The band’s previous releases were mainly labelled as funeral doom but this album has a shift in style. What’s the best way to define your sound now?
We had some Funeral Doom influences in the early days but they are long gone. We have been cursed with that tag for a long time because that’s how we appear on Metal Archive and most of the reviewers are just blindly following it. It’s been getting on my nerves for a while. There is no best way to describe our sound, though. It will always be restrictive. But to give a guideline to listeners while remaining vague enough, we usually label ourselves simply as Doom Metal or Dark Metal.
All music and Lyrics were written by Sylvain Bégot (except for “Delta Scuti” which was composed by Sylvain Bégot and Rémi Brochard). What inspired “Nebula Septem”?
It’s always difficult to answer a question like that. I don’t overthink things. I have an idea and I develop it to the point it becomes an album. There is nothing special that inspires it as a whole. To be creative, you need culture. So my answer would be that what has inspired “Nebula Septem” are the records I listened to, the books I read, the movies I watched, the travel I made, the museum I visited, etc, etc, during all my life, all this filtered and processed by my personality and that’s how it ended-up being this music.
How does the writing/recording process take place?
Well, smoothly. We record mostly with our own gear these days, so it’s a smooth process. We take our time. We’re not a band that books a studio for a few weeks and record intensively. It’s always done in different moments in time during several months. We prefer to do it this way because the process of recording doesn’t swallow up your energy and it’s not stressful at all.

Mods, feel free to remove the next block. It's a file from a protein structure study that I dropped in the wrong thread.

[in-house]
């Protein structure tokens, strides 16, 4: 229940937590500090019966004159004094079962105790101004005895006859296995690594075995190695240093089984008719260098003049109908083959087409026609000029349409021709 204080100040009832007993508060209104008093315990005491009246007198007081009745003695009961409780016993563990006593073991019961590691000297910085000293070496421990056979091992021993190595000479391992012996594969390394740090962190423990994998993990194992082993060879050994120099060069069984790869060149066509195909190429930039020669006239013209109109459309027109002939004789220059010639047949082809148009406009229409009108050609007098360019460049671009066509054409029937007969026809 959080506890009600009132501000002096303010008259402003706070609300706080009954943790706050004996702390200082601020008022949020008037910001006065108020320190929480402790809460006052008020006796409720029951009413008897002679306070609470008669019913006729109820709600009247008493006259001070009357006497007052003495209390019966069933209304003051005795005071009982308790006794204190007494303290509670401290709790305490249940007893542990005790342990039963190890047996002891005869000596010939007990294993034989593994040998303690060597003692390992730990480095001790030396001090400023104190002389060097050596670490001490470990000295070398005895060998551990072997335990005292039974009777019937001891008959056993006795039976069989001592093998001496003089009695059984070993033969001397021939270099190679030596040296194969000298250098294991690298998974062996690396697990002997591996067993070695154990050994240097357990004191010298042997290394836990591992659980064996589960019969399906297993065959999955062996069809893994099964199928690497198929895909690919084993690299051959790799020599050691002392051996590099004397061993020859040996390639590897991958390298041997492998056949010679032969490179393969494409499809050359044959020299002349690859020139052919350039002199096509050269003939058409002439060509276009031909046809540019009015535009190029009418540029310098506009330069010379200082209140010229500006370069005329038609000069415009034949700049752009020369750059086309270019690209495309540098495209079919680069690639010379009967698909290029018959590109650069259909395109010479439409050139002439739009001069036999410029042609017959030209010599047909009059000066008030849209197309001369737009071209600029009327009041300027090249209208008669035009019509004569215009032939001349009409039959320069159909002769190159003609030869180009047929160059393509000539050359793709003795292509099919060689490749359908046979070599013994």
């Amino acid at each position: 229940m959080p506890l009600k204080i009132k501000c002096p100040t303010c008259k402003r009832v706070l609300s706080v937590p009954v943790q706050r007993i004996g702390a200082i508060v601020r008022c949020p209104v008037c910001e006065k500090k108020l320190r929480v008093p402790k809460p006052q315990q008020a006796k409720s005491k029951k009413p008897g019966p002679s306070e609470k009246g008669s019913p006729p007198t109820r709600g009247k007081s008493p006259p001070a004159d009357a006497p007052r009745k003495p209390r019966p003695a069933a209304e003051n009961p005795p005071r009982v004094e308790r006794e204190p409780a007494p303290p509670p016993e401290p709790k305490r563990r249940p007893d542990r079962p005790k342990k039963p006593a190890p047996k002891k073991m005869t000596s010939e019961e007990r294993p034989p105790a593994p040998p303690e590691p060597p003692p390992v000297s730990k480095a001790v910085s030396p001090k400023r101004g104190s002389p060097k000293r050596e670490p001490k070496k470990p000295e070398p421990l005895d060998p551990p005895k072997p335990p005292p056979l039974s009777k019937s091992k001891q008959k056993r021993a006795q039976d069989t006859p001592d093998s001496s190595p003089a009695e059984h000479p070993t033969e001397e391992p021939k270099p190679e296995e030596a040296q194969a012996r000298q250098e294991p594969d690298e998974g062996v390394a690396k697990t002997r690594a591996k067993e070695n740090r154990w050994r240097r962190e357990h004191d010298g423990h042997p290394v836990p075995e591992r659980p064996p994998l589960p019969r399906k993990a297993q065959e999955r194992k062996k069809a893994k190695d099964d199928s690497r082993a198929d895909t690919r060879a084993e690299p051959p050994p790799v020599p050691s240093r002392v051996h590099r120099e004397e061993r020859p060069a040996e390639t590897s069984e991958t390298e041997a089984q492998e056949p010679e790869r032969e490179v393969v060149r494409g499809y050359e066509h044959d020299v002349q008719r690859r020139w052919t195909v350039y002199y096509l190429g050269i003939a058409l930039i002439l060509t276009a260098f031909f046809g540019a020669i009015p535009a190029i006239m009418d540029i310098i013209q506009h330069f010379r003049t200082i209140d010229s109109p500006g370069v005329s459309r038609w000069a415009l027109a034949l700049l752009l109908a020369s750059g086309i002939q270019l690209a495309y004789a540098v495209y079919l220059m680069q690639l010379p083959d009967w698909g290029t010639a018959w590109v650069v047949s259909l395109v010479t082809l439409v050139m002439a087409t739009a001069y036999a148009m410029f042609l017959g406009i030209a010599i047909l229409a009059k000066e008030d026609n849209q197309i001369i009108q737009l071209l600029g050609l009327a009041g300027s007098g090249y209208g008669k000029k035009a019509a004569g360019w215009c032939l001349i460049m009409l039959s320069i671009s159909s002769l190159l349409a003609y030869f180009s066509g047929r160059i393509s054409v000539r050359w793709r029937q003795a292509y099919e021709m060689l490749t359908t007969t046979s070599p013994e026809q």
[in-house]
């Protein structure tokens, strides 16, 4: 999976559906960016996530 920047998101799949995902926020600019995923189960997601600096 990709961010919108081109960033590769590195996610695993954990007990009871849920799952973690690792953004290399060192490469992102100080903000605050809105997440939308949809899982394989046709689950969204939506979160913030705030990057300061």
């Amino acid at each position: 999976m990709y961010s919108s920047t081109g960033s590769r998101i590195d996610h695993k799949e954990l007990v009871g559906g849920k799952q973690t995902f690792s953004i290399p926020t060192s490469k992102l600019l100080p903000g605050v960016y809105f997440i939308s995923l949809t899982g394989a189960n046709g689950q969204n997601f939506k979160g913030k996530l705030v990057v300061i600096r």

The cover features a figure, which contains seven hexagonal rings, and it was done by Robert Høyem. How did he come up with that design? Did he listen to the music to get inspired or did you tell him exactly what you wanted?
He didn’t listen to the music but we told him about the formal concept around the number 7. I also told him that we would like something simple and straightforward, almost logo-like. The rest was up to him, as we always did so far. He came up with two ideas, one was the 7 heptagons and the other one was the 7 circles. I asked, “what if we mix the two?”. And boom, that was it. I really like this cover. There’s an inherent class, elegance in this artwork. It’s also very strong and mysterious. It leaves a door open to interpretation and imagination.
Robert has been working with the band for a long time now… why do you use the same artist over and over again?
Robert has been working with the band since 2012’s “Monolithe III”. He worked on the covers of the previous albums when we released remasters in 2013 and 2014. We were not satisfied with the original covers, which were done by different artists, so he did them. The purpose was to give a sense of unity to our discography. And then, since we always had been satisfied with his talents, there was no reason to change. It doesn’t necessarily mean it will be forever though. I don’t know what will happen in the future, we might want a change or not, I can’t say right now.
Ever since the release of “Epsilon Aurigae”, the band has been quite productive and has released a full-length each year… in 2017 there was no release but “Nebula Septem” in released in January 2018 so… where does all the creativity come from?
We’ve been productive, in a sense yes, but on the other hand I don’t feel like we have released more material in the recent years than any other active band. “Epsilon Aurigae “and “Zeta Reticuli” have been composed together in 2014, then recorded during the first 6 months of 2015. EA has been released in December 2015 and ZR in June 2016. “Nebula Septem” has been composed in 2016, recorded from January to July 2017 if my memory is good, and then released in late January 2018. I don’t know, it doesn’t feel like a frantic pace to me. The creativity comes from the accomplishment you get from creating. The thing is, MONOLITHE isn’t a professional band. We don’t need it to make a living. So every album is the result of a real artistic ambition, and not a commercial need in order to earn money.
“Nebula Septem” is already fully available on your Youtube channel. Why have you opted to put it available so soon? Doesn’t it affect sales?